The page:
Tag Archives: Texas State Park

~Nature’s Bouquet~

Nature’s Bouquet

After drinking a Kona, 

We went for a walk,

Not until I spotted them,

Was there much talk.


I was delighted to see berries,

 Hanging on lime green trees,

It made me so giddy, 

I nearly fell to my knees.

The sun highlighting them perfectly,

It was still early,

Their beauty was enough,

 To make a girl  girly.


Never before,

Have I ever seen,

This color so beautifully displayed,

Except in my dreams.


Why, my favorite color, 

There is no logic,

Purple of course,

Is simply magic.

Purple Berries
American Beautyberry
Lime and Purple
Lime and Purple Dance well together.
A Purple String of Berries
A Purple Necklace of Berries
Does the color look like wine?


These are called American Beautyberry. Callicarpa dichotoma ‘Early Amethyst’ (Purple Beautyberry)

I  have never seen these before!; what a treat!

All Photos: SkyeRiver Photography ©Sheila de Laneuville

“It is the Journey that Matters in the End”

~Tennis Balls on the Forest Floor?~

Tennis Bals on the forest floor.
Tennis Bals on the forest floor.


Big, brainy, lime green, balls.

Just lying on the forest floor.

Have they fallen from the sky,

No matter, how deeply I try;

I can’t begin to offer a guess,

What could have made this mess;

Just lying on the forest floor.


How, who, what placed them there,

If they have a purpose, please share,

Everywhere I look, I see more,

A rather unlikely decor;

Just lying on the forest floor.


Big, brainy, lime green, balls,

Just Lying on the forest floor.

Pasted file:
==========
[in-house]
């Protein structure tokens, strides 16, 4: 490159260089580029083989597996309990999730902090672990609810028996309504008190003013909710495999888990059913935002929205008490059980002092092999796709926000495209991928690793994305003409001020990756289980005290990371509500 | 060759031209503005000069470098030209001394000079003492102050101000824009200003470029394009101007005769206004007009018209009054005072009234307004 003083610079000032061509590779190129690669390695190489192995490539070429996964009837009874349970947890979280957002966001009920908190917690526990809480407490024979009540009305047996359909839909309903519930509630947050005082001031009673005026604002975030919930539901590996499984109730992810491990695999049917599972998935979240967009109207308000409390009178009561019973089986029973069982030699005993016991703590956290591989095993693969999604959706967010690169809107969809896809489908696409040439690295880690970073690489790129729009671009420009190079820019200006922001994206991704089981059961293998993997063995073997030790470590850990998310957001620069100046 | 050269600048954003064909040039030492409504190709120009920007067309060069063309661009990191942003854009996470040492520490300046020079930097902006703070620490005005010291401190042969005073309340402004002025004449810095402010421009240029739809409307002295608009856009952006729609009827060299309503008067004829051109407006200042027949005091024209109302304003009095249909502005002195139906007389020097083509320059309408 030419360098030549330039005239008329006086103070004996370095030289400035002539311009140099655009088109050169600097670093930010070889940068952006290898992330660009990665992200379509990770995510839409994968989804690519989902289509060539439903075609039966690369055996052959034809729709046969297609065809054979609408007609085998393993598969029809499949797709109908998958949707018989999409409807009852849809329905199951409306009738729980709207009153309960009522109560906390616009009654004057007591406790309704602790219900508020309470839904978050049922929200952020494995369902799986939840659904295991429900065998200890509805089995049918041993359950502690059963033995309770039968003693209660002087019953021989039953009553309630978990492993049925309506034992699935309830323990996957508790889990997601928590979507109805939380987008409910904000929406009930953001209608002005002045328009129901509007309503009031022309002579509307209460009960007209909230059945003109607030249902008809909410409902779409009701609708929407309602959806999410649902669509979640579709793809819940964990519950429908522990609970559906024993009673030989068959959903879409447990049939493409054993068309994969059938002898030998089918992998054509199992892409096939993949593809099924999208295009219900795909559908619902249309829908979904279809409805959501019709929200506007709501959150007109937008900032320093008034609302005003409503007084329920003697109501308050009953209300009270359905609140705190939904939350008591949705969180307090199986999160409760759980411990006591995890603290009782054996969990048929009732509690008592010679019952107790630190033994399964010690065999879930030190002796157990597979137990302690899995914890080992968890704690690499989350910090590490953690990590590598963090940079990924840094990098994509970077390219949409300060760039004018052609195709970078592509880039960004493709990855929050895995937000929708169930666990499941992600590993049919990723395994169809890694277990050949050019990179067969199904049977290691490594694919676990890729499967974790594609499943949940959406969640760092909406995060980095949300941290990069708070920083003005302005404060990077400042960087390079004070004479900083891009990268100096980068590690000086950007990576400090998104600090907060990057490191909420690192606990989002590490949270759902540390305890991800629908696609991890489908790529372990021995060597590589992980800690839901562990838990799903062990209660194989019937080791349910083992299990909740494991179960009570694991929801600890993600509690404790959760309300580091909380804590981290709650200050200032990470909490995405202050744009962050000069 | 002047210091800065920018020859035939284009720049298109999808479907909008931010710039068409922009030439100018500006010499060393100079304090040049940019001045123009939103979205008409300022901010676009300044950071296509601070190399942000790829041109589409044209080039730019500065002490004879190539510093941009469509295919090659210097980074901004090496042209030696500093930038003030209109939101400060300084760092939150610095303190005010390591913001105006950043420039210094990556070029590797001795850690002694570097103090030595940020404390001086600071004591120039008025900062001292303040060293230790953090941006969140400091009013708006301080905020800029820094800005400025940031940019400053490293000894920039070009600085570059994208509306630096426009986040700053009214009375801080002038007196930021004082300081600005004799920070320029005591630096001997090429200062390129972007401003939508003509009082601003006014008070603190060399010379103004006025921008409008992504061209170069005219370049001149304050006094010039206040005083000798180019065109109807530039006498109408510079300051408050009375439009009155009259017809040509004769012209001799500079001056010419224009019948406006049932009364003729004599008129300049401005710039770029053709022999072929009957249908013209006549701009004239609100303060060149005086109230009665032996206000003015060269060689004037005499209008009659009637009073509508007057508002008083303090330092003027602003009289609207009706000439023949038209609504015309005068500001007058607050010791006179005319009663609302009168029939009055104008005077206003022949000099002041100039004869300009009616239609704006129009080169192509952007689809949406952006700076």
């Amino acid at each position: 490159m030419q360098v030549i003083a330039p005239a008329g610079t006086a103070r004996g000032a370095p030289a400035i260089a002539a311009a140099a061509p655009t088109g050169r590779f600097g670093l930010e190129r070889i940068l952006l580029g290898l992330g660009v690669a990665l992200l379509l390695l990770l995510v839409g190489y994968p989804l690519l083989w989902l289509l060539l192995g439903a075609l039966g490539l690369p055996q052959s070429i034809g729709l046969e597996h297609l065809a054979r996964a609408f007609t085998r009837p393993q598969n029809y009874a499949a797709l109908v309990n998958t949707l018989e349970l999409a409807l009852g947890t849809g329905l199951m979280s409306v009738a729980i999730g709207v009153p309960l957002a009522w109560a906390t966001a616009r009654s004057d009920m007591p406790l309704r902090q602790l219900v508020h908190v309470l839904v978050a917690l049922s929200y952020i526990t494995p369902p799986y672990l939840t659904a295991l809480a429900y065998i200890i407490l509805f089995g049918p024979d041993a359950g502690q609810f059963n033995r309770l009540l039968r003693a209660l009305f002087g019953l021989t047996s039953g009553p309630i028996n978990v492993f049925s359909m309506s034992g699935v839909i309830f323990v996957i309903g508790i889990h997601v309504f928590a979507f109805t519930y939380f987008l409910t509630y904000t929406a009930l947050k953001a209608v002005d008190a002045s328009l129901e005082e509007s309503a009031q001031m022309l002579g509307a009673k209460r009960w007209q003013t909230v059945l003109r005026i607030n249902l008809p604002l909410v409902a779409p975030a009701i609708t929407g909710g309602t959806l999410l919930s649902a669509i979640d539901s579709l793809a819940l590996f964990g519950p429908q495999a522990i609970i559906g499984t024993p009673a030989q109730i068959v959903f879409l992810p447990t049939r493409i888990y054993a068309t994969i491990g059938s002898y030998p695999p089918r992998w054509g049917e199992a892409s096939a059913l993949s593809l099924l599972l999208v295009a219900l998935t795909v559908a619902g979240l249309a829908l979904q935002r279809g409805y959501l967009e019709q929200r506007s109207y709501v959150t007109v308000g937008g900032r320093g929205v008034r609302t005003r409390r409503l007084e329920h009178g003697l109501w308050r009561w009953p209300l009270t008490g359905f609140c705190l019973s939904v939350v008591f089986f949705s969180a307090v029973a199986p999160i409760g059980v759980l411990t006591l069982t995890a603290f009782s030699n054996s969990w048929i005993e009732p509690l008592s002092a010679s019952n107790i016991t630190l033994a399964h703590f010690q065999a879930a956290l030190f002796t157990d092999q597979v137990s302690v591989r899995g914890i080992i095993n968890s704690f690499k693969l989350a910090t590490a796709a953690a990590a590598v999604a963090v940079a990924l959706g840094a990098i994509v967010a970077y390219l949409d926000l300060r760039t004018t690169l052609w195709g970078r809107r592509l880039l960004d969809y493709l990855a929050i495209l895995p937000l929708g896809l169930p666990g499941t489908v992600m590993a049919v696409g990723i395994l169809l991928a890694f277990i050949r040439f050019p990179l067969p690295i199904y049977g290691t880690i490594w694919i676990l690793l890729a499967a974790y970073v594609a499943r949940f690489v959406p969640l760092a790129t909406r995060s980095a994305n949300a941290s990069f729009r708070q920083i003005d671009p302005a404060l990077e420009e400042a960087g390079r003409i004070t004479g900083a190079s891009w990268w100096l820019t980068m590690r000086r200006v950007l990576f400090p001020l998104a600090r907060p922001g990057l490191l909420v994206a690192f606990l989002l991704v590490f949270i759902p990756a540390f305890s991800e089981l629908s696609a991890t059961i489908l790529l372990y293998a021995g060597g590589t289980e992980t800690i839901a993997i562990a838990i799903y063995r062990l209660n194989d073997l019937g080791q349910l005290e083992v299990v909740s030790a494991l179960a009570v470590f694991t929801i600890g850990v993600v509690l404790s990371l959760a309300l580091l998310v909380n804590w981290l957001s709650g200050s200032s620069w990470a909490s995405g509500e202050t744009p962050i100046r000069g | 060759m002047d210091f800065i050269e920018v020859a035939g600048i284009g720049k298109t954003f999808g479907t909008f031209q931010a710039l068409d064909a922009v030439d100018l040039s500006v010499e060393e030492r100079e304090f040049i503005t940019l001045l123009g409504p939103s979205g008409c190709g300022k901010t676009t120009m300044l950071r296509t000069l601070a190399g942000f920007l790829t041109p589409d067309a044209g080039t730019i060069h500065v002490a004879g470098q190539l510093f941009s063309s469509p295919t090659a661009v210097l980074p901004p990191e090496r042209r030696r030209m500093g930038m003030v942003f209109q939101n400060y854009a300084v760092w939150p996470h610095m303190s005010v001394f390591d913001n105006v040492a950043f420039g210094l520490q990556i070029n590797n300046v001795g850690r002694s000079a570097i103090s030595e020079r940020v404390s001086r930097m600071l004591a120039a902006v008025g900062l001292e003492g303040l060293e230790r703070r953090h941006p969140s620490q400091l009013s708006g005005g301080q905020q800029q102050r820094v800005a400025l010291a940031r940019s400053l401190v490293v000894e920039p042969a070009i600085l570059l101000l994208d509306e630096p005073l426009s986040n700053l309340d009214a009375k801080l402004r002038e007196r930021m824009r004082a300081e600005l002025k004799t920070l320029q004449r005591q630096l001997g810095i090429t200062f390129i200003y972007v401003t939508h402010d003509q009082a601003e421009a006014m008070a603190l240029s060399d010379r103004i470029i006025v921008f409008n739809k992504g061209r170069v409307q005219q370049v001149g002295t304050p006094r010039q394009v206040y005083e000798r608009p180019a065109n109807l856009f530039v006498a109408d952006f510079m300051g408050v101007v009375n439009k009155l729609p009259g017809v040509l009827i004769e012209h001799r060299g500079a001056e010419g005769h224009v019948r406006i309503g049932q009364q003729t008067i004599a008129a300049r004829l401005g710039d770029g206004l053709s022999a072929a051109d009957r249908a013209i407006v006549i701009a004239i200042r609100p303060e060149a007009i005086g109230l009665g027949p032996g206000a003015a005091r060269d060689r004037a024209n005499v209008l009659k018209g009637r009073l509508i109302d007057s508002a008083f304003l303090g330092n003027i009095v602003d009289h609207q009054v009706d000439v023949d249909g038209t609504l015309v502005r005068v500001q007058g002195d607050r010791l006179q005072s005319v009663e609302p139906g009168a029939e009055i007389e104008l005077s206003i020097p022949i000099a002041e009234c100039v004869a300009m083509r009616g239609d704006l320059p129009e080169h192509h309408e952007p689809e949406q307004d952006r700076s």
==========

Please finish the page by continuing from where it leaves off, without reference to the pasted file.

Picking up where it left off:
Brainy Lime Green Balls
Brainy Lime Green Balls

I took these photos, this week, at Ray Roberts Lake State Park.

All photos: SkyeRiver Photography ©Sheila de Laneuville

These are called Osage Orange or “Hedge Balls”. Information below taken from the web:

Osage Orange (Maclura pomifera) is a relatively small, unusually twisted, and frequently multitrunked tree with a small natural range in northern Texas, southeastern Oklahoma, and neighboring parts of Arkansas that roughly coincides with the historical home of the Osage Indians. Because they and other native groups used its wood to make bows, French explorers called the tree “bois d’arc,” and it is still sometimes referred to colloquially as “bodarc” or “bodock.” The range of the Osage orange expanded dramatically between 1840 and 1880 when, before the development of barbed wire, it was seen as the best and cheapest way to control livestock on the Great Plains. When planted close together and appropriately pruned, its branches and spiny thorns make a nearly impenetrable hedge able to turn away any animal larger than a bird or a rabbit. While it remains common in Illinois, Iowa, Missouri, Kansas, and Nebraska and present even in many eastern states, Osage orange fell from general use as cheaper fencing materials became available in the late nineteenth century.

Enjoy the Journey!